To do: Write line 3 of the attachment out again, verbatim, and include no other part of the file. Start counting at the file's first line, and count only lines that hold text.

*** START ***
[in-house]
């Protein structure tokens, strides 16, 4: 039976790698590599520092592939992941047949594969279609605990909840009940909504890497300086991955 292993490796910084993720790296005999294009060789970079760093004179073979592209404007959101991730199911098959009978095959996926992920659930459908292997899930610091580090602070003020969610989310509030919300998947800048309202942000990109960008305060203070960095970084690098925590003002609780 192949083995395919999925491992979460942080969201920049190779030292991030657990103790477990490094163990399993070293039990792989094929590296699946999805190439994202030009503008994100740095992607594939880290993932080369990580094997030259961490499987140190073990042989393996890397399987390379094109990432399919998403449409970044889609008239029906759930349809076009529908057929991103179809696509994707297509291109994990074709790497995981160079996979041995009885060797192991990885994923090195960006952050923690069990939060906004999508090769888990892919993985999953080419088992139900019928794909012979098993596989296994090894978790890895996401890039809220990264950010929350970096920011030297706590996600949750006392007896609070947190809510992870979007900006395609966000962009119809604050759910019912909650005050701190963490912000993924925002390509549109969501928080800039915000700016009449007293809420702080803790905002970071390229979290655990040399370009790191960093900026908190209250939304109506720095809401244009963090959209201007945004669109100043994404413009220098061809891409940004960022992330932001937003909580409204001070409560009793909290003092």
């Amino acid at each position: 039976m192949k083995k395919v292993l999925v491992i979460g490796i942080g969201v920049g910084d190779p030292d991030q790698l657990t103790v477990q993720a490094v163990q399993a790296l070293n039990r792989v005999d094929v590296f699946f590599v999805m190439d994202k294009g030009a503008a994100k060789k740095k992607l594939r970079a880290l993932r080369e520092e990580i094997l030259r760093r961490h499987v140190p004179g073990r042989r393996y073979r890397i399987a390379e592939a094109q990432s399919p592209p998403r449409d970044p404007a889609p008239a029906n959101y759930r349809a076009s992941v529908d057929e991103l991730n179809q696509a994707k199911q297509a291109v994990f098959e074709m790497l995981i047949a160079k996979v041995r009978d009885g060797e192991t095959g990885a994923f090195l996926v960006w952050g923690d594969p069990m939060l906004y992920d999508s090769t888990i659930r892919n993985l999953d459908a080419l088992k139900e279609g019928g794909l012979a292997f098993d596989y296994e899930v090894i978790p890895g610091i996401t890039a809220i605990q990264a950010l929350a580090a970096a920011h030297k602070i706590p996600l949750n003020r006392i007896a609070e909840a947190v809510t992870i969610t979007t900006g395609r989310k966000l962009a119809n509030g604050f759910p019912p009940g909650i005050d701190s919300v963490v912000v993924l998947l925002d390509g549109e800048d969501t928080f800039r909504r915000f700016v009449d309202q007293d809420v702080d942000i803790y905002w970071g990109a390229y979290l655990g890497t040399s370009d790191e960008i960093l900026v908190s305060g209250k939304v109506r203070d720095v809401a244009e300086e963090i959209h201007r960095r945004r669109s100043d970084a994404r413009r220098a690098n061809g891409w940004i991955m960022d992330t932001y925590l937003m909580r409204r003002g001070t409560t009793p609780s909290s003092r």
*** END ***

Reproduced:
């Amino acid at each position: 039976m192949k083995k395919v292993l999925v491992i979460g490796i942080g969201v920049g910084d190779p030292d991030q790698l657990t103790v477990q993720a490094v163990q399993a790296l070293n039990r792989v005999d094929v590296f699946f590599v999805m190439d994202k294009g030009a503008a994100k060789k740095k992607l594939r970079a880290l993932r080369e520092e990580i094997l030259r760093r961490h499987v140190p004179g073990r042989r393996y073979r890397i399987a390379e592939a094109q990432s399919p592209p998403r449409d970044p404007a889609p008239a029906n959101y759930r349809a076009s992941v529908d057929e991103l991730n179809q696509a994707k199911q297509a291109v994990f098959e074709m790497l995981i047949a160079k996979v041995r009978d009885g060797e192991t095959g990885a994923f090195l996926v960006w952050g923690d594969p069990m939060l906004y992920d999508s090769t888990i659930r892919n993985l999953d459908a080419l088992k139900e279609g019928g794909l012979a292997f098993d596989y296994e899930v090894i978790p890895g610091i996401t890039a809220i605990q990264a950010l929350a580090a970096a920011h030297k602070i706590p996600l949750n003020r006392i007896a609070e909840a947190v809510t992870i969610t979007t900006g395609r989310k966000l962009a119809n509030g604050f759910p019912p009940g909650i005050d701190s919300v963490v912000v993924l998947l925002d390509g549109e800048d969501t928080f800039r909504r915000f700016v009449d309202q007293d809420v702080d942000i803790y905002w970071g990109a390229y979290l655990g890497t040399s370009d790191e960008i960093l900026v908190s305060g209250k939304v109506r203070d720095v809401a244009e300086e963090i959209h201007r960095r945004r669109s100043d970084a994404r413009r220098a690098n061809g891409w940004i991955m960022d992330t932001y925590l937003m909580r409204r003002g001070t409560t009793p609780s909290s003092r």